Six in 10 people would stay auto-enrolled in a workplace savings scheme
If their employer contributed to the scheme too, in a similar way to workplace pensions, seven in ten people would opt in.
Just one in ten would definitely come out of the scheme – a very similar opt-out rate to pensions, according to the survey by Cushon, a workplace pension and savings provider.
Elsewhere, the findings suggest the pandemic has positively changed people’s attitudes towards saving.
More than half of workers (55 per cent) said the last year-and-a-half has made them more aware of the importance of saving for the future, with younger people most inclined to set money aside.
Workers aged 18–24 are twice as likely to say they are thinking about their future finances than just focusing on today. In fact 44 per cent of this age group say they ‘saved more than ever’ since March 2020 – saving almost £3,000 on average.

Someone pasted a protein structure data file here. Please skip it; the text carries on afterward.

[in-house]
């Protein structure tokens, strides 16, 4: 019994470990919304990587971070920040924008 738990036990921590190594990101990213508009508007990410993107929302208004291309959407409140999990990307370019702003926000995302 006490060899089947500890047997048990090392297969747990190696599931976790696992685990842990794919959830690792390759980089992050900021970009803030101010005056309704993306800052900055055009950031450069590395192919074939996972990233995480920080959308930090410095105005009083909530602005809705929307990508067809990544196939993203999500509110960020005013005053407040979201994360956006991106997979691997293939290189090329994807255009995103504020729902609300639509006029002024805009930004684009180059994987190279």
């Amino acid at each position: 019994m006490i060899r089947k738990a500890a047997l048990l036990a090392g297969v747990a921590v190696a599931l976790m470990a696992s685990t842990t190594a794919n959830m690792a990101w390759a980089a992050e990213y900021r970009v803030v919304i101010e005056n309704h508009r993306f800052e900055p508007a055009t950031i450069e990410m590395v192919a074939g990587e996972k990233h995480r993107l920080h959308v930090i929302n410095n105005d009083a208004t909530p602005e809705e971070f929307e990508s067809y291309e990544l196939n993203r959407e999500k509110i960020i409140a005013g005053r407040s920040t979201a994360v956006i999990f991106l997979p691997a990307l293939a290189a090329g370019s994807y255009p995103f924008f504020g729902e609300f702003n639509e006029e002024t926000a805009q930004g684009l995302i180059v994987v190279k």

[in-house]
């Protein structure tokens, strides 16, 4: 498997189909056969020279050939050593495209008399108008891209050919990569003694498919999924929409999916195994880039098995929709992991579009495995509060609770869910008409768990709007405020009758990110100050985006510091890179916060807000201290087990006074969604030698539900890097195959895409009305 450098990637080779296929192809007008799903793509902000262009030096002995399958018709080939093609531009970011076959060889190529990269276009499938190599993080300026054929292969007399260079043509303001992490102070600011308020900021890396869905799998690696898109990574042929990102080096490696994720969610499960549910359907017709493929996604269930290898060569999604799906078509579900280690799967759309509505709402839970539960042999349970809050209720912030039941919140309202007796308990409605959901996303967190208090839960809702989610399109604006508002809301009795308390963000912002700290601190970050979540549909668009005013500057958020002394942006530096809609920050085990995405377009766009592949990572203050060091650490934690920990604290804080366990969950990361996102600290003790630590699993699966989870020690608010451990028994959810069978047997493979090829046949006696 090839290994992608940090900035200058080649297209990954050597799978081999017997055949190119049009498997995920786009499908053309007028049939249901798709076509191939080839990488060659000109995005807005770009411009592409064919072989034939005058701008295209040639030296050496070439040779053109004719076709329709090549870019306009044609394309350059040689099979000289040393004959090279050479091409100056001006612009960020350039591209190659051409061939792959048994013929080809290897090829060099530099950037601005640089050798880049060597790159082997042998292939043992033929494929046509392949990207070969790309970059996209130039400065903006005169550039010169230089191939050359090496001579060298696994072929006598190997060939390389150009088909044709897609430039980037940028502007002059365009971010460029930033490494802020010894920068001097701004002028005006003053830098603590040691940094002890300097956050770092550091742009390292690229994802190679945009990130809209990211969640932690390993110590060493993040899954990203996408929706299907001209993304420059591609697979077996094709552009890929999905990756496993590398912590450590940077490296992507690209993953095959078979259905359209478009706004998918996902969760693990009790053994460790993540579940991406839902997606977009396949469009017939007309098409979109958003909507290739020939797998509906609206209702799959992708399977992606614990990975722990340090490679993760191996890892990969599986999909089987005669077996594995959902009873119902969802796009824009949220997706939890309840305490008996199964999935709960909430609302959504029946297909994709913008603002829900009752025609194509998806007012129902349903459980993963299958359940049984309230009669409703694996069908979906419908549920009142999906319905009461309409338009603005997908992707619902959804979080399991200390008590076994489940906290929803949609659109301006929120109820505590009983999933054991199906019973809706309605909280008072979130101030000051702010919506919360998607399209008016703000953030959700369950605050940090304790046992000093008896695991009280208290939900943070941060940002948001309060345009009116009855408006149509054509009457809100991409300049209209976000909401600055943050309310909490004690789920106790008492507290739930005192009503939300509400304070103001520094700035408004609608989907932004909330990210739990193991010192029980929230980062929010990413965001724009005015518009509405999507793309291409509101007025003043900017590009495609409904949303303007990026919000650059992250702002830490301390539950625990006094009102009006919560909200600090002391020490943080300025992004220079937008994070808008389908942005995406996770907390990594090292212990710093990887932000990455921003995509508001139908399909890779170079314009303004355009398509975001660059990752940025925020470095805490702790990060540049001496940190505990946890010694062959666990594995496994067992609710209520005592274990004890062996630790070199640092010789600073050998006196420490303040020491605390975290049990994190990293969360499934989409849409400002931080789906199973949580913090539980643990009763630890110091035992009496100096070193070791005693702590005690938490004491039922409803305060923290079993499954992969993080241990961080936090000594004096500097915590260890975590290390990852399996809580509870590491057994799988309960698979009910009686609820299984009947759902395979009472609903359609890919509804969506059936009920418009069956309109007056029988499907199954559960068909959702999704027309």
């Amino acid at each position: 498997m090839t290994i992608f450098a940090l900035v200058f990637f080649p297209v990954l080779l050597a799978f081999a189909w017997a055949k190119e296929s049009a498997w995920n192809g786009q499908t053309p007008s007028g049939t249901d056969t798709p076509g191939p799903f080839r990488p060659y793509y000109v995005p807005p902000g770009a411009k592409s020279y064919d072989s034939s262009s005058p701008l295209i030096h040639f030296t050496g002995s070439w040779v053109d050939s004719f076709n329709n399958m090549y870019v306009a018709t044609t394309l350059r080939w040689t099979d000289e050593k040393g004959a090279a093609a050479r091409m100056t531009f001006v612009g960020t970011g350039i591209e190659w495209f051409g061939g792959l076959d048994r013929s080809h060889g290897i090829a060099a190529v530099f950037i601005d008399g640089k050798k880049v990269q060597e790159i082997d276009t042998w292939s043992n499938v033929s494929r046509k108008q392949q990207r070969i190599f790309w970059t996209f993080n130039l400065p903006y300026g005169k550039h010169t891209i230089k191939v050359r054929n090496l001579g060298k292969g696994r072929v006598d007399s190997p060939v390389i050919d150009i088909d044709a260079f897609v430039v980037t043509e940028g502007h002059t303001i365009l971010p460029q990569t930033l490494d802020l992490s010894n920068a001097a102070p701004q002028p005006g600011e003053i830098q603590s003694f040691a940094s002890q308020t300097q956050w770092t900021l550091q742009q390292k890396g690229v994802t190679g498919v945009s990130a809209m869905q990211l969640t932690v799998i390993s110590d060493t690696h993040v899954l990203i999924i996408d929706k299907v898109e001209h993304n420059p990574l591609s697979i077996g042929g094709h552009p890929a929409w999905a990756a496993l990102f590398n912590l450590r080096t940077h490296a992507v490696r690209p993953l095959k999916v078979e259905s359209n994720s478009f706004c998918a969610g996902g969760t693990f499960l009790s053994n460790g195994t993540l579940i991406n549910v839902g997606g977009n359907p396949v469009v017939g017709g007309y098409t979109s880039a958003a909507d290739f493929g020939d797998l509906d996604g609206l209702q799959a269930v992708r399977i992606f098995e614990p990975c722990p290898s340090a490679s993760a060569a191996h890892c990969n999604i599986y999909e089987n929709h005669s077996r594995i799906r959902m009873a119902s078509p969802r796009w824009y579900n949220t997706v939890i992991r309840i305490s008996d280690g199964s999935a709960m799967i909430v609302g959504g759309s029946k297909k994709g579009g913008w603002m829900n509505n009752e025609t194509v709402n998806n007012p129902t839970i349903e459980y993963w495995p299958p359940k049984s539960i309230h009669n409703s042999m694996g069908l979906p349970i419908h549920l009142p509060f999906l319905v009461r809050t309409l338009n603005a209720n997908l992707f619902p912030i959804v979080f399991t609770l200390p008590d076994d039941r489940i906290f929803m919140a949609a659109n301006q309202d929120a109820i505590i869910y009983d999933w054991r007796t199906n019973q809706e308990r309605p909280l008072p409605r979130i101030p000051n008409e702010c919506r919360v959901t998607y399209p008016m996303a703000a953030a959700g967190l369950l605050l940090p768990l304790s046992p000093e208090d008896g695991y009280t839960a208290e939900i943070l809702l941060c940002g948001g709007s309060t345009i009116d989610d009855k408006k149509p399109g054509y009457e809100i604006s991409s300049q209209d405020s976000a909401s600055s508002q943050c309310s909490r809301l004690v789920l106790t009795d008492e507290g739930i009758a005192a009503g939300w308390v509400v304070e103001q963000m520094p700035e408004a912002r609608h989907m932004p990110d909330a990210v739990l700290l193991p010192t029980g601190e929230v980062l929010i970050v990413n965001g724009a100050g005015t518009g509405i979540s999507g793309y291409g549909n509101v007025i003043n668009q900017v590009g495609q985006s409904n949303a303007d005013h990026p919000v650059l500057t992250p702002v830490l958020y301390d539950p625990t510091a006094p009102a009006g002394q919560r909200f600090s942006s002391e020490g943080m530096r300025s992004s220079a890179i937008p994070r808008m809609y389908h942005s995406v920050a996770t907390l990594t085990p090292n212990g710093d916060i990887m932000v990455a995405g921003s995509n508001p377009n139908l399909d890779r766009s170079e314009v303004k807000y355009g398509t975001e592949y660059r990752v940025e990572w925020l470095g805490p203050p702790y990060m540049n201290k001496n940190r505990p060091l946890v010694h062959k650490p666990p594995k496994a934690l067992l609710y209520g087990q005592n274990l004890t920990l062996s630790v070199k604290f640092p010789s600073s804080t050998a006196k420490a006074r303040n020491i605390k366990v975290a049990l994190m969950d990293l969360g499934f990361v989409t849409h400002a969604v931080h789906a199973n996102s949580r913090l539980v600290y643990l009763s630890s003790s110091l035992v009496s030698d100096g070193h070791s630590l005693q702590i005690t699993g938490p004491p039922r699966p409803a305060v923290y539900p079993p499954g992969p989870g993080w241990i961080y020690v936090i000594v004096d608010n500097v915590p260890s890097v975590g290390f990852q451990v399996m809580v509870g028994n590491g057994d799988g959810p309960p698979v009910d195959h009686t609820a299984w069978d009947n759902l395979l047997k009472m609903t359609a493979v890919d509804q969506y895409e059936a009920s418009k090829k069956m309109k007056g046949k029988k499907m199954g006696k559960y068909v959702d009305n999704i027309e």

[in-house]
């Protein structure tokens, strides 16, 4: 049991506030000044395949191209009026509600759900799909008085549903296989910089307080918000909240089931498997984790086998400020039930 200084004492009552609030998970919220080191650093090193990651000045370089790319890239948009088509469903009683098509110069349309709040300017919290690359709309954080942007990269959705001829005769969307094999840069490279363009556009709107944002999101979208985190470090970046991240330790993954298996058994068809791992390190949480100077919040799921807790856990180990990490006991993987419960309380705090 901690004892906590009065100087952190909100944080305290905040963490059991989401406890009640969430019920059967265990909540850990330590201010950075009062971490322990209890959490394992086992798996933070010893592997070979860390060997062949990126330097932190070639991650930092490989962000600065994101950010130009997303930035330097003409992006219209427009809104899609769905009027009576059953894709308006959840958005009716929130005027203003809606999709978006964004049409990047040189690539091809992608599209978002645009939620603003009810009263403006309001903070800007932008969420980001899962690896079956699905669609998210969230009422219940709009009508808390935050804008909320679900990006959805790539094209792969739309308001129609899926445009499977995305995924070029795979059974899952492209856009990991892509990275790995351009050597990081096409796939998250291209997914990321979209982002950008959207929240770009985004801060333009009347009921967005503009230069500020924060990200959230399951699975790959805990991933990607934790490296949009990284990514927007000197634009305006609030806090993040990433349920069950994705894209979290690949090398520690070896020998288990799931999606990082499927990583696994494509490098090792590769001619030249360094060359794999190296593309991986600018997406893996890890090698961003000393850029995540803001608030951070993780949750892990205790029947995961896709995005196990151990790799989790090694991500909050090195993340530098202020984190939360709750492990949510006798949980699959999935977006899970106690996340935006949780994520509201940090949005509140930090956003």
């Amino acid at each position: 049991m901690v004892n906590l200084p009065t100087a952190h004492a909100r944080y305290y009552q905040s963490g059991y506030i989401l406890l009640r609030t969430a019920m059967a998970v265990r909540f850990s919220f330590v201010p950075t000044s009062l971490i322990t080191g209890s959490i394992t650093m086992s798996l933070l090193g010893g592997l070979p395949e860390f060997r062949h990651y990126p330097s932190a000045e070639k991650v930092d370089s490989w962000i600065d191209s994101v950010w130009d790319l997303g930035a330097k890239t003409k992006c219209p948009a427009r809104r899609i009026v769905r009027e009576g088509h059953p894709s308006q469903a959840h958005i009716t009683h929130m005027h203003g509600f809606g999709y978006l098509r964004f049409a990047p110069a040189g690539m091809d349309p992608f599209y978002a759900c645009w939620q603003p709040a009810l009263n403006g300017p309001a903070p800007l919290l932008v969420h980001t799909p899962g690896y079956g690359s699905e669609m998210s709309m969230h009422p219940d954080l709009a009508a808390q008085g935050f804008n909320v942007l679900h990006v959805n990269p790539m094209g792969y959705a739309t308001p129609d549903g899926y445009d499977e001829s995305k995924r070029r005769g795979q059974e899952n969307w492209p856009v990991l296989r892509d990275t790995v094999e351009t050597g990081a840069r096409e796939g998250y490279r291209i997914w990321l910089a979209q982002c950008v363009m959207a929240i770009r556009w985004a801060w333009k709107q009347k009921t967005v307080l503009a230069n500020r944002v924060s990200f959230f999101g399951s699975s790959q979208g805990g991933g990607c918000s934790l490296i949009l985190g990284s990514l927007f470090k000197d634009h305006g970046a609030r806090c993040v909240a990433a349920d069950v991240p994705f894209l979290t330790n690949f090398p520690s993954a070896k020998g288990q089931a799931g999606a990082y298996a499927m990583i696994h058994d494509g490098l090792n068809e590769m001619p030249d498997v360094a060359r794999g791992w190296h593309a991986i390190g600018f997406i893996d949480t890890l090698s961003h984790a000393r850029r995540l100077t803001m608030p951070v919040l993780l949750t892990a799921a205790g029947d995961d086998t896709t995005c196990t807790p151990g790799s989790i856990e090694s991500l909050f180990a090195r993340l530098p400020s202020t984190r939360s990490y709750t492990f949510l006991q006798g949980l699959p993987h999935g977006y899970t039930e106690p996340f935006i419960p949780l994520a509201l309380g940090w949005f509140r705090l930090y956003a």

Despite these promising findings, there are still some people who are not thinking about the long term. One in five (19 per cent) people in the UK do not have any savings or investments at all.
Ben Pollard, chief executive and founder at Cushon, said: “We believe that the Government should look to allow employers to automatically enrol employees into workplace saving schemes albeit with safeguards in place, such as education around saving versus debt repayment.
“We know from our research that the appetite is there among employees and, even without an employer contribution, the majority would remain in a scheme.
“In the meantime, employers should think about setting up workplace savings schemes as part of their benefits offering and even consider contributing.”